I’ve been reluctant to play around with electricity in the Design Lab, because it’s not my area of expertise.
Why reluctance? It’s not like Design Labs make electronic products these days. They’re more like TinkerLabs, that teach kids and adults how to fiddle with things until they work. And that requires delving into issues which are not one’s area of expertise. So why the reticence?
I’ve been reluctant to bring electricity and electronics to the Design Lab/MakerLab at my school because I’m fearful of the costs. It’s an important part of the Maker culture these days, but it’s not something I know much about. A friend of mine gave us a lot of parts and materials, everything from breadboards and wiring, to diodes and resistors and logic gates. And I have no idea how to use any of it. And if/when a group of kids breaks it, I have no idea how to replace, repair or refurbish it to make it available to the next generation of kids.
But it’s always time to learn something new. So, I bought a copy of Squishy Circuits by Kristin Fontichiaro and AnnMarie P. Thomas (Amazon|Powell’s). And, today, I was able to test the conductive dough and the insulating dough with a couple of elements from RadioShack. I’m pleased to say that this works, and that I already know a LOT more about electricity than I knew twenty minutes ago, and I have a better grasp on how to explain it to kids and adults.
Best of all, from my perspective, is that four of my colleagues came in, and I worked with them for about twenty minutes, playing with batteries and the two kinds of dough and a few LEDs and a small 1.5v motor. Now, all of us know how to make a squishy circuit.
And this is how you make knowledge of design thinking spread… by teaching small, specific skills, in casual contexts, and making discoveries about how this technology stuff works.
Now, for the book review. This is a small volume. It’s thirty-two pages start to end, including a glossary of basic electronics terms, a bibliography and a list of web resources. There are a lot of pictures, and it’s written at a level so that parents and kids can both read it together.
AnnMarie and Kristin do a good job of explaining how the dough works, and a little bit of why. There are two doughs recipes in the book — one cooked and conducting (mine is red in the picture above) while the other is uncooked and insulating (white/uncolored in the example picture above). The insulating dough is heavy with sugar, while the conducting dough is heavy with lemon juice or cream of tartar — leading to the designations Sweet for insulating, and Sour for conducting dough — which can spark some useful conversations about how batteries are built. There’s a couple of advanced projects in the book, but basically this is a starter kit and not much more.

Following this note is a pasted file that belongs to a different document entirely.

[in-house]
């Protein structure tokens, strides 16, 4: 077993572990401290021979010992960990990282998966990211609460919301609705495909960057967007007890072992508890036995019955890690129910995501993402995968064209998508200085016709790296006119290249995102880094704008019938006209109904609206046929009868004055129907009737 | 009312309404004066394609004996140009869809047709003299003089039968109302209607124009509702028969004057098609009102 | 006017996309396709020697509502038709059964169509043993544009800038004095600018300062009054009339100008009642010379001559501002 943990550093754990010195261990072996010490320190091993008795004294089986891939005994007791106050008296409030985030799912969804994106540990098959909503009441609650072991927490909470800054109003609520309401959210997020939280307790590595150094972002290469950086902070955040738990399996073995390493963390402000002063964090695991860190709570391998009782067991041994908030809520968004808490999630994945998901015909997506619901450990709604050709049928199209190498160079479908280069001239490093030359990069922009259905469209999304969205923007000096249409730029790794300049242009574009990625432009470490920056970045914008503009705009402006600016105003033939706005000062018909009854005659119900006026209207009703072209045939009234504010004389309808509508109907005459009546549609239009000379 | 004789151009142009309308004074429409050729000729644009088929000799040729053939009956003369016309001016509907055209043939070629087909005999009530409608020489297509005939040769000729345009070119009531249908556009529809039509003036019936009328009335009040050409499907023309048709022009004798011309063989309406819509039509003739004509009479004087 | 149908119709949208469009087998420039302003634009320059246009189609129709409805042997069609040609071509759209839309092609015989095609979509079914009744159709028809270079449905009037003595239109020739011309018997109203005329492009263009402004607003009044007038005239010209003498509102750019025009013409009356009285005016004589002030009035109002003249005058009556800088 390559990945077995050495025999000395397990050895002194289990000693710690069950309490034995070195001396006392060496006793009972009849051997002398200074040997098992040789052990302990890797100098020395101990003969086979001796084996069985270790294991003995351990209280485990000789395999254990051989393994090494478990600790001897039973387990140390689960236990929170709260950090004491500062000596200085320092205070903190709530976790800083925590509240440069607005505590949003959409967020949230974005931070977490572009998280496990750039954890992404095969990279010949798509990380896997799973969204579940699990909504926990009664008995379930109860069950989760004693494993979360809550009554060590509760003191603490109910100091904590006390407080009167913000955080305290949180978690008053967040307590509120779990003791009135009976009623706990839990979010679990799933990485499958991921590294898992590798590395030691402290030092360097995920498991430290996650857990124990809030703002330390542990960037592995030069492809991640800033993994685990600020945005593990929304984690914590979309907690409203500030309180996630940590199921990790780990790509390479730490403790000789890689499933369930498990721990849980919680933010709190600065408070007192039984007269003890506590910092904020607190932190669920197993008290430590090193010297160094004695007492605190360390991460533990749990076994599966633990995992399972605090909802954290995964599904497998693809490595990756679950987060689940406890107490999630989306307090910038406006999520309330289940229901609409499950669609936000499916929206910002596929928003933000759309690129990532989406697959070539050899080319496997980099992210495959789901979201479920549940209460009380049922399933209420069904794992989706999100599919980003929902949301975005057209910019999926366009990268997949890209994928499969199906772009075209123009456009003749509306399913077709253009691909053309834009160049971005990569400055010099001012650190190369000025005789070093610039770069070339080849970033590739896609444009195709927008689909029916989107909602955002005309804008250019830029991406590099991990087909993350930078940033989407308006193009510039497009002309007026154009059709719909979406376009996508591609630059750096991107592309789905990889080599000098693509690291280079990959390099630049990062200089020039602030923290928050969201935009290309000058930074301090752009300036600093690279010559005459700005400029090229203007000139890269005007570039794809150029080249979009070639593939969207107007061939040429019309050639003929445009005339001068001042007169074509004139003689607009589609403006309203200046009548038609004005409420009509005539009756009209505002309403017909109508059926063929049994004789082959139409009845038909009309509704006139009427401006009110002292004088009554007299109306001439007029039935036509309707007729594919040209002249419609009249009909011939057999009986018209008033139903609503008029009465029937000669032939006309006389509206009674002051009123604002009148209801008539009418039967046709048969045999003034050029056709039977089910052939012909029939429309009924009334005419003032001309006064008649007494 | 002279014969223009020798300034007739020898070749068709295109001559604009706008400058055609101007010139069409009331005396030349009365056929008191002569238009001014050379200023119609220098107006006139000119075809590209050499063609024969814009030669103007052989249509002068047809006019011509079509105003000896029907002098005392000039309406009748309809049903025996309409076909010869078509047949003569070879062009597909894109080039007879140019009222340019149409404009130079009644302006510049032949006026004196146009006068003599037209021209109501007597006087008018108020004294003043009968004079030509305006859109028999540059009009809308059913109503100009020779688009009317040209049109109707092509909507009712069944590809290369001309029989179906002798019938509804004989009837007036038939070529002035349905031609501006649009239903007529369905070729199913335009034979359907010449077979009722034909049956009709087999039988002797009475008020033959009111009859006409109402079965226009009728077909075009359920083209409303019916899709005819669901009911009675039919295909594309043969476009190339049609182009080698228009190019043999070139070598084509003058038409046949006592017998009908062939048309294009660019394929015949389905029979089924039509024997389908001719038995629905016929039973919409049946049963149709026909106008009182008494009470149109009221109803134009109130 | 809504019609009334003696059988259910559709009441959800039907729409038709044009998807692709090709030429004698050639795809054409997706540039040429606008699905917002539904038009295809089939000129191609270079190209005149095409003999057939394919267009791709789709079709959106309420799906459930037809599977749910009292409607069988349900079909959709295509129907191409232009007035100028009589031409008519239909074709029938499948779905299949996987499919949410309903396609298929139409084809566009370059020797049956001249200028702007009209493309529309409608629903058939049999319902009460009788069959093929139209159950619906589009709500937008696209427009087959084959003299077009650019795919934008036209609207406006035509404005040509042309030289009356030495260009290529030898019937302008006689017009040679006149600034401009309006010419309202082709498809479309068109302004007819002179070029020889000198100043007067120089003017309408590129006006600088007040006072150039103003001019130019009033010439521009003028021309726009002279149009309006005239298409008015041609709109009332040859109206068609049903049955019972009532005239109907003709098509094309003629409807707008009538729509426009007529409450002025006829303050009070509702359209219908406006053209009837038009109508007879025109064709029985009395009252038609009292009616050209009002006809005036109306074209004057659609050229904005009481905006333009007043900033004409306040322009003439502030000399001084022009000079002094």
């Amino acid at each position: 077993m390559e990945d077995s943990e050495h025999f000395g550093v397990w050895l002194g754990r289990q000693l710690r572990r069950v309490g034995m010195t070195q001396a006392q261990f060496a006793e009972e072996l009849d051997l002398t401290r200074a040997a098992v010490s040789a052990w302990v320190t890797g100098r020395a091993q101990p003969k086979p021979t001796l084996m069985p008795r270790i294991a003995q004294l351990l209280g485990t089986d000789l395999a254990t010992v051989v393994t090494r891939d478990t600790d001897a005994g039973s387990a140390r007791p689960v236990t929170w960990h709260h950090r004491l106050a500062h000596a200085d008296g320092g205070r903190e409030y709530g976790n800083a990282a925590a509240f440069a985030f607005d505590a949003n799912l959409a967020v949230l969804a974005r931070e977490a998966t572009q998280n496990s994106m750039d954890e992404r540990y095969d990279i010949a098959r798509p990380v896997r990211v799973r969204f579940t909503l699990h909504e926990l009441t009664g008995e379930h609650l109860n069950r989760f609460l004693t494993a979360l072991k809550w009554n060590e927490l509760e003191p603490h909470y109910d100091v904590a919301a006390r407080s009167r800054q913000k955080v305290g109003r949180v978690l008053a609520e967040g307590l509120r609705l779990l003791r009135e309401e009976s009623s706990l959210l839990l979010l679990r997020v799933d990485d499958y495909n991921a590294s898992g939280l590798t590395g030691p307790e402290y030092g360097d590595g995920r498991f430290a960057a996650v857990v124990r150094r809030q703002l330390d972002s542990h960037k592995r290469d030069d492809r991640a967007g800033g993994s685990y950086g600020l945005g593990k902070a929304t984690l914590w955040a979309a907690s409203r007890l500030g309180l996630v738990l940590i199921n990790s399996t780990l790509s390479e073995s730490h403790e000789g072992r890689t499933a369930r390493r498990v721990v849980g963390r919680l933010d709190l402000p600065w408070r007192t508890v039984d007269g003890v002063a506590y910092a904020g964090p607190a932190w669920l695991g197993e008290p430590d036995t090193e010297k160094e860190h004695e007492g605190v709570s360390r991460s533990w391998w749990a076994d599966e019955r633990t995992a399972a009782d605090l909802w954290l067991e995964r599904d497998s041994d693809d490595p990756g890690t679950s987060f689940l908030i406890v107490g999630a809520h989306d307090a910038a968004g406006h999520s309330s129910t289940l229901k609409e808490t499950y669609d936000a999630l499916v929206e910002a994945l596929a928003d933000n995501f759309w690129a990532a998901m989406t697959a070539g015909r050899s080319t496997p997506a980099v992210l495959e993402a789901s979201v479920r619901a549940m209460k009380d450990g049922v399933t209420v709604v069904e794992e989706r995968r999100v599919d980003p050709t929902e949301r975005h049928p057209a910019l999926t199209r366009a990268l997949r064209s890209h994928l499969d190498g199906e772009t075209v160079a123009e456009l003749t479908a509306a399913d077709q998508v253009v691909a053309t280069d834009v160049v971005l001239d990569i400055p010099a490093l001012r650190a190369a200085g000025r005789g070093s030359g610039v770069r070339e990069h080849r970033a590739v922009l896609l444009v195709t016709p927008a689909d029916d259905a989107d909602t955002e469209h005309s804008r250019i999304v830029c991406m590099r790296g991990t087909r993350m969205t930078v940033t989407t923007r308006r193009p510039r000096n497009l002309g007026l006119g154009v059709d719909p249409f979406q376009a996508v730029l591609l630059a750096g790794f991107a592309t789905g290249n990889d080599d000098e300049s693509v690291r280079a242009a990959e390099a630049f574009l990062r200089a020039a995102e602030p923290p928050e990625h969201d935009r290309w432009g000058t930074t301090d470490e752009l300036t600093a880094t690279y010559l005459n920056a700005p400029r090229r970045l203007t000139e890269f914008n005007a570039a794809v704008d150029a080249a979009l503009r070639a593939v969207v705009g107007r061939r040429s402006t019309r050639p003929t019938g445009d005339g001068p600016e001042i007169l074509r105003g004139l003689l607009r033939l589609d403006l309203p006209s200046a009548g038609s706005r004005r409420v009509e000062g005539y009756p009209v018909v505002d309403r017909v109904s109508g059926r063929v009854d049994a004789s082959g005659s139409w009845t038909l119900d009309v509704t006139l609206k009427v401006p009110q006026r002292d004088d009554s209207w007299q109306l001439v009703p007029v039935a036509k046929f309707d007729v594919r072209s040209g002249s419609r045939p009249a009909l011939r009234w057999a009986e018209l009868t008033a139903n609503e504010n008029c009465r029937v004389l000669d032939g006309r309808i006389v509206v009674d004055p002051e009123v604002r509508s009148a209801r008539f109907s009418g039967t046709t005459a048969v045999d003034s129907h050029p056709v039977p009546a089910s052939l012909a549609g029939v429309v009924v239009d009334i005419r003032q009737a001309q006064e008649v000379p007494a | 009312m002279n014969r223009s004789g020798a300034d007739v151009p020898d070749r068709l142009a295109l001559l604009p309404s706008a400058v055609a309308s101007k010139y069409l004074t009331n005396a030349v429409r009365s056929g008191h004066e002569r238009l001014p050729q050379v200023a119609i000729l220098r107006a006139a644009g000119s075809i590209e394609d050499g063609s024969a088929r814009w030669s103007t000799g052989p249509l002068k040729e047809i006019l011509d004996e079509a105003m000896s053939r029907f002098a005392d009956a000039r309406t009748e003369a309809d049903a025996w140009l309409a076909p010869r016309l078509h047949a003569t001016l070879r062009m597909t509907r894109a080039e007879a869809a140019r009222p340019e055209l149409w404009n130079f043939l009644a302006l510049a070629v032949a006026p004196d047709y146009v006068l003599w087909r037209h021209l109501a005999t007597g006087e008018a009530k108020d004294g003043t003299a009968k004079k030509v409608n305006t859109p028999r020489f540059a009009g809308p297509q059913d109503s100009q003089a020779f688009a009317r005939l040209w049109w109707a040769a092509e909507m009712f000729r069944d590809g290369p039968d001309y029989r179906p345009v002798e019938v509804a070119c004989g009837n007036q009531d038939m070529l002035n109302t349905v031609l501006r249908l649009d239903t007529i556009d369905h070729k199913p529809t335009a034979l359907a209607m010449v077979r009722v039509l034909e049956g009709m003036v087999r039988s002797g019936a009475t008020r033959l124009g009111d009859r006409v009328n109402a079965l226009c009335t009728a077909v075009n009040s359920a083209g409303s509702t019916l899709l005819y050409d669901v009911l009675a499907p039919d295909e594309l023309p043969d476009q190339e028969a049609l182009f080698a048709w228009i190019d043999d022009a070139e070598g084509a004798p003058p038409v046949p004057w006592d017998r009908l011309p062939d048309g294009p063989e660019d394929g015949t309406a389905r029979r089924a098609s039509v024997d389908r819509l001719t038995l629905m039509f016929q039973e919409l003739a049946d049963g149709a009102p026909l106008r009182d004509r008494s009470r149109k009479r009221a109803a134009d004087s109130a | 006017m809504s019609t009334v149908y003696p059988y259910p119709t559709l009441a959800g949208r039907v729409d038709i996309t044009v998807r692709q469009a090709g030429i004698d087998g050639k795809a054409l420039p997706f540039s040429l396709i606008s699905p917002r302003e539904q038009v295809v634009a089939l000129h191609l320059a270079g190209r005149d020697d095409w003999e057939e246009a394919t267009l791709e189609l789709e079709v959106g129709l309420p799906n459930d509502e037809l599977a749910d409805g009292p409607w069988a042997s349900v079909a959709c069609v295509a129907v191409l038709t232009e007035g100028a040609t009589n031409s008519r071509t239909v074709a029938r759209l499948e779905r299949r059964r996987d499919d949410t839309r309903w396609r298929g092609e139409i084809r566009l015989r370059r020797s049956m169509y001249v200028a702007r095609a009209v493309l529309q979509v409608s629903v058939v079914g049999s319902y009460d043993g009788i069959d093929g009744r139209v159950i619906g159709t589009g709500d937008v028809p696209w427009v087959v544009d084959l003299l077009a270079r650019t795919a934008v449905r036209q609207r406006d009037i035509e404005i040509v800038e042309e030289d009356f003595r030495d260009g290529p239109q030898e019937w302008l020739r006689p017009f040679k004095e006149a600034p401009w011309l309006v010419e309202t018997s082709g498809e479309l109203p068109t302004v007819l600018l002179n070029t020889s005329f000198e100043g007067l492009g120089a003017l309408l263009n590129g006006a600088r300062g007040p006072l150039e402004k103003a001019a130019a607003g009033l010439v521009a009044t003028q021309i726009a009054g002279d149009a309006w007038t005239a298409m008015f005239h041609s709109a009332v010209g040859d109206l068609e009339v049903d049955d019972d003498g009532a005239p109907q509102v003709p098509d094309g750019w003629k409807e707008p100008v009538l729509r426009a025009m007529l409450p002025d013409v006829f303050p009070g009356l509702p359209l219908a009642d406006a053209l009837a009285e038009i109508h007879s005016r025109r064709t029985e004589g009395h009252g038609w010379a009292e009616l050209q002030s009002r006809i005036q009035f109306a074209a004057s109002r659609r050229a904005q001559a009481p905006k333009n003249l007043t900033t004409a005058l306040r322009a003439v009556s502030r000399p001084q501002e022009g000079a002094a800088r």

All the same, it’s an elegant starter kit, and it’s gotten me off to a good start in terms of learning how to begin teaching about electronic circuits. This was a big gap in my knowledge base as the leader of the Design Lab, and I’m pleased to say that this got me started on learning more, even more than my initial foray into soldering. I now have a better sense of volts and amperage (which this book does not teach, but it concretized what I’d already read). And I imagine that a kid who does some of these exercises will be in a good position to understand what they’re taught about electricity later on.
Good show, folks!
Overall, the book earns the Watt Wonders seal of approval, Silver level. There aren’t quite enough activities to make this more than a few hours’ play for a family with a kid, although the online exercises it links to are interesting and substantial. There’s definitely capacity to grow beyond this, though.
More than that, Squishy Circuits is part of a larger series of books, which include volumes about Makerspaces, Soldering, 3D Modeling and 3D Printing, Arduino, and Raspberry Pi. I think that I’ll be ordering more books form this series for our future programs at this school.